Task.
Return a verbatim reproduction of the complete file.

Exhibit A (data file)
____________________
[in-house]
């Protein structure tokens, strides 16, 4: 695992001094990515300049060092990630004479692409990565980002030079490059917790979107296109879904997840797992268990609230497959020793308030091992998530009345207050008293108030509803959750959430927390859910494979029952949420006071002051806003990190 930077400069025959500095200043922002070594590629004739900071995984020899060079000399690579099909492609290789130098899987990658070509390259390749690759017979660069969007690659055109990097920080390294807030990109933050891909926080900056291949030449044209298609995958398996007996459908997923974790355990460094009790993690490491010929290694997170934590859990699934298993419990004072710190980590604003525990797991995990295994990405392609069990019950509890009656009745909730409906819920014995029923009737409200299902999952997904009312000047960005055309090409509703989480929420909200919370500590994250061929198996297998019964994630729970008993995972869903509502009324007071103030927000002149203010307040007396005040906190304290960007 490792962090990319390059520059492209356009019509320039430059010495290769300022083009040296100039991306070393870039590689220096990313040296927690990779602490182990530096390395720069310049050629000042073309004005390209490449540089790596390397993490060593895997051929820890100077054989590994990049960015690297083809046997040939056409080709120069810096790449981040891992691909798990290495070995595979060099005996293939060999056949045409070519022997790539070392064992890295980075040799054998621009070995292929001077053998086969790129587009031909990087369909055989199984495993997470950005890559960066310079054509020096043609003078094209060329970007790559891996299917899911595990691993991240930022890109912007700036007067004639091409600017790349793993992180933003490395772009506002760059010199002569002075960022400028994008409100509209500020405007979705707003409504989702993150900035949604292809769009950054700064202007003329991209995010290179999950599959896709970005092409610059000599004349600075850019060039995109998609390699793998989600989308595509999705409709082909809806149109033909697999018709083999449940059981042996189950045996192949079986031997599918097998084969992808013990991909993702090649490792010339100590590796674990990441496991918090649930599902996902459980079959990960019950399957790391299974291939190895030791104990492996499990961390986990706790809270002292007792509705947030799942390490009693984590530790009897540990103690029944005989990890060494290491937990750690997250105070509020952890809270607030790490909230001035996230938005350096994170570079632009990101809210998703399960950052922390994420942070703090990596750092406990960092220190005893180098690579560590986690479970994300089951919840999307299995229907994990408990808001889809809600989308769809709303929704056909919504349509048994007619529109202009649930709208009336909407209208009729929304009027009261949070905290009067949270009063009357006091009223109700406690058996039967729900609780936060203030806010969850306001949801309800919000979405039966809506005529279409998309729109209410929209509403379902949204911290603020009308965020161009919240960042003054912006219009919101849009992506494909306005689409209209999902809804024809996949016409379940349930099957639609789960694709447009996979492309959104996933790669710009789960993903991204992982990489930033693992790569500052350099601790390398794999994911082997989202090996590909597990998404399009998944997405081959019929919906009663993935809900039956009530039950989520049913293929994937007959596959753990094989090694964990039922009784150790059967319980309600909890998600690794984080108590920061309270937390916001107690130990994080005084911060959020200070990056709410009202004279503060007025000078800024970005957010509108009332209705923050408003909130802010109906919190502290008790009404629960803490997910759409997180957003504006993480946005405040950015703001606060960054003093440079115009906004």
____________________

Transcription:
[in-house]
């Protein structure tokens, strides 16, 4: 695992001094990515300049060092990630004479692409990565980002030079490059917790979107296109879904997840797992268990609230497959020793308030091992998530009345207050008293108030509803959750959430927390859910494979029952949420006071002051806003990190 930077400069025959500095200043922002070594590629004739900071995984020899060079000399690579099909492609290789130098899987990658070509390259390749690759017979660069969007690659055109990097920080390294807030990109933050891909926080900056291949030449044209298609995958398996007996459908997923974790355990460094009790993690490491010929290694997170934590859990699934298993419990004072710190980590604003525990797991995990295994990405392609069990019950509890009656009745909730409906819920014995029923009737409200299902999952997904009312000047960005055309090409509703989480929420909200919370500590994250061929198996297998019964994630729970008993995972869903509502009324007071103030927000002149203010307040007396005040906190304290960007 490792962090990319390059520059492209356009019509320039430059010495290769300022083009040296100039991306070393870039590689220096990313040296927690990779602490182990530096390395720069310049050629000042073309004005390209490449540089790596390397993490060593895997051929820890100077054989590994990049960015690297083809046997040939056409080709120069810096790449981040891992691909798990290495070995595979060099005996293939060999056949045409070519022997790539070392064992890295980075040799054998621009070995292929001077053998086969790129587009031909990087369909055989199984495993997470950005890559960066310079054509020096043609003078094209060329970007790559891996299917899911595990691993991240930022890109912007700036007067004639091409600017790349793993992180933003490395772009506002760059010199002569002075960022400028994008409100509209500020405007979705707003409504989702993150900035949604292809769009950054700064202007003329991209995010290179999950599959896709970005092409610059000599004349600075850019060039995109998609390699793998989600989308595509999705409709082909809806149109033909697999018709083999449940059981042996189950045996192949079986031997599918097998084969992808013990991909993702090649490792010339100590590796674990990441496991918090649930599902996902459980079959990960019950399957790391299974291939190895030791104990492996499990961390986990706790809270002292007792509705947030799942390490009693984590530790009897540990103690029944005989990890060494290491937990750690997250105070509020952890809270607030790490909230001035996230938005350096994170570079632009990101809210998703399960950052922390994420942070703090990596750092406990960092220190005893180098690579560590986690479970994300089951919840999307299995229907994990408990808001889809809600989308769809709303929704056909919504349509048994007619529109202009649930709208009336909407209208009729929304009027009261949070905290009067949270009063009357006091009223109700406690058996039967729900609780936060203030806010969850306001949801309800919000979405039966809506005529279409998309729109209410929209509403379902949204911290603020009308965020161009919240960042003054912006219009919101849009992506494909306005689409209209999902809804024809996949016409379940349930099957639609789960694709447009996979492309959104996933790669710009789960993903991204992982990489930033693992790569500052350099601790390398794999994911082997989202090996590909597990998404399009998944997405081959019929919906009663993935809900039956009530039950989520049913293929994937007959596959753990094989090694964990039922009784150790059967319980309600909890998600690794984080108590920061309270937390916001107690130990994080005084911060959020200070990056709410009202004279503060007025000078800024970005957010509108009332209705923050408003909130802010109906919190502290008790009404629960803490997910759409997180957003504006993480946005405040950015703001606060960054003093440079115009906004």